Third, the GTI part of this study commenced on December 30, 2019, and involved daily data collection worldwide until July 15, 2020, in 60 countries and territories that have reported confirmed cases of COVID-19 as of February 29, 2020. In the ongoing COVID-19 infodemic, stigmatized monikers against controls are ideal indicators of negative bias, and the unbiased and normalized GTIs were employed to determine their populational usages across various regions over time to characterize collective perceptual biases. GTI provides knowledge dissemination metrics for query incidences of relevant keywords and phrases, since about 63% of users on the internet use Google to search for ubiquitous information [32]. Three prominent strengths of GTI reflect the global reactions to major events in the real world: (1) vast data sets that include trillions of random searches; (2) unbiased sampling from the anonymized, categorized, and aggregated raw data; and (3) normalized indexes reconciling the dynamic nature of search volumes and the different population ratios in different regions. Therefore, the dynamic spatiotemporal pattern of GTI provides a unique lens into collective behavioral propensities of crowd behavior and demographic perception of a social contagion.

Intensive information seeking or avoidance choices may reinforce people’s cognition in both positive and negative ways, which is proactively rewarded by the feedback of the targeted information available [16]. In this study, a code scheme of subjective searches in daily communication was designed to fit three inclusion criteria: (1) top-ranked search interests, (2) formal and with complete spelling, (3) consistent with the global participants as much as possible. The collective behavioral propensities to the stigmatized terms were measured and compared with that of the control groups (the official terms and their counterparts). Herein, collective behavioral propensities to stigmatized terms directly represented the latent tendency to gather and interpret health care information available, which also reflected collective perceptual biases on preconceived judgements and social contagion [16,33-35].

To demonstrate the collective behavioral propensities, descriptive analysis and formal statistical analysis were carried out. For the descriptive analysis, the daily indexes of the relative search term volumes were separately mapped on a six-color rendering scale from 0 to 100. The earliest day of each terms debut was tracked and identified. Next, we introduced the Gini coefficient to measure the collective heterogeneity of crowd behavior. We denoted the search record of term X in the Google Trends data set as X = {x1, x2,...xn}, where xi represents the (normalized) search frequency of term X at the i-th time step. The mean value of X is:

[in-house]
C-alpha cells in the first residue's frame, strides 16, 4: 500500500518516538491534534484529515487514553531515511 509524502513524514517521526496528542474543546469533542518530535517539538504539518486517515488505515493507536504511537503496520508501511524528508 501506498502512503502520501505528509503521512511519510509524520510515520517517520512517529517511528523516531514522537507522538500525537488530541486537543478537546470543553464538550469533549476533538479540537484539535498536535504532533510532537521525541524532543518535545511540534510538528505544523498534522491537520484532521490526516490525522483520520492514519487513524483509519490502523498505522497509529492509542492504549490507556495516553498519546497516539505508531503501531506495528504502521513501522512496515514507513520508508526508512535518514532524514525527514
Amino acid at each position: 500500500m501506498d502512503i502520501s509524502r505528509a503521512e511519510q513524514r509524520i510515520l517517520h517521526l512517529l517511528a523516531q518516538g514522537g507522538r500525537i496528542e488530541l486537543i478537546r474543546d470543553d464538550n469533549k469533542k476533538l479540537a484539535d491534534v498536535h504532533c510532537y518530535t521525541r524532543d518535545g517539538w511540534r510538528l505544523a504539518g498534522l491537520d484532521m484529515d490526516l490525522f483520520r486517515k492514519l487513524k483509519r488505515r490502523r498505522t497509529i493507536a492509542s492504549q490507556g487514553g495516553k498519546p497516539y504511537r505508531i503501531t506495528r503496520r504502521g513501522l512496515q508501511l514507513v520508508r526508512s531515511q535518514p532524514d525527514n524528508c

The Gini coefficient G for term X can then be calculated as follows:

When the element values in X are equal, the Gini coefficient G takes the minimum value of 0, and when xi=0 for i = 1, ..., n–1 and xn=1, G will approach the maximum value of 1. The smaller the G is, the lower the collective heterogeneity of crowd behavior is and the higher the homogeneity of individual behaviors are. Conversely, it indicates that people are divided in the consistency of individual behaviors.

The Enigmatic Nature of HCoVs Puts People on Edge

It is necessary to take a glimpse into the hierarchical Linnaean category of emerging coronaviruses [36,37]. As an international authoritative body, the WHO is responsible for naming new human infectious diseases. In 1966, the International Committee on Nomenclature of Viruses (ICNV) was established with the mission of introducing some degree of order and consistency into the naming of viruses. In 1973, the ICNV became the International Committee on Virus Taxonomy (ICTV), a global authority on the designation and naming of viruses. There are seven strains of HCoVs—HCoV-229E, HCoV-NL63, HCoV-OC43, HCoV-HKU1, severe acute respiratory syndrome–related coronavirus (SARS-CoV), Middle East respiratory syndrome–related coronavirus (MERS-CoV), and SARS-CoV-2—known to cause the common cold as well as more severe respiratory disease. Of those, HCoV-229E, HCoV-NL63, HCoV-OC43, and HCoV-HKU1 are routinely responsible for mild respiratory illnesses like the common cold but can cause severe infections in immunocompromised individuals, while the others have caused more severe diseases [38].

The diachronic discourse of coronavirus and coronaviruses in the English corpus unveils that there was a mild increase in the numbers of printed books dealing with HCoVs after the initial description of coronaviruses in 1968 [39-41]. The discovery of the novel strain had stimulated a new wave of research into coronavirus and the diseases it causes. Furthermore, meta-analysis results from WoS and PubMed indicated that the known knowledge remains off-limits in the field of combating emerging HCoVs [42]. The WHO declared the 2019-nCoV outbreak a Public Health Emergency of International Concern (PHEIC) on January 30, 2020. This is the sixth time the WHO has declared a PHEIC since the International Health Regulations (IHR) came into force in 2005. Before COVID-19, there have been five global health emergencies since such declaration was formalized: swine flu (2009), polio (2014), Ebola (2014 and 2019), and Zika (2016). The detailed descriptions of diachronic discourse analysis and scientometric analysis in this study can be found in Multimedia Appendix 2.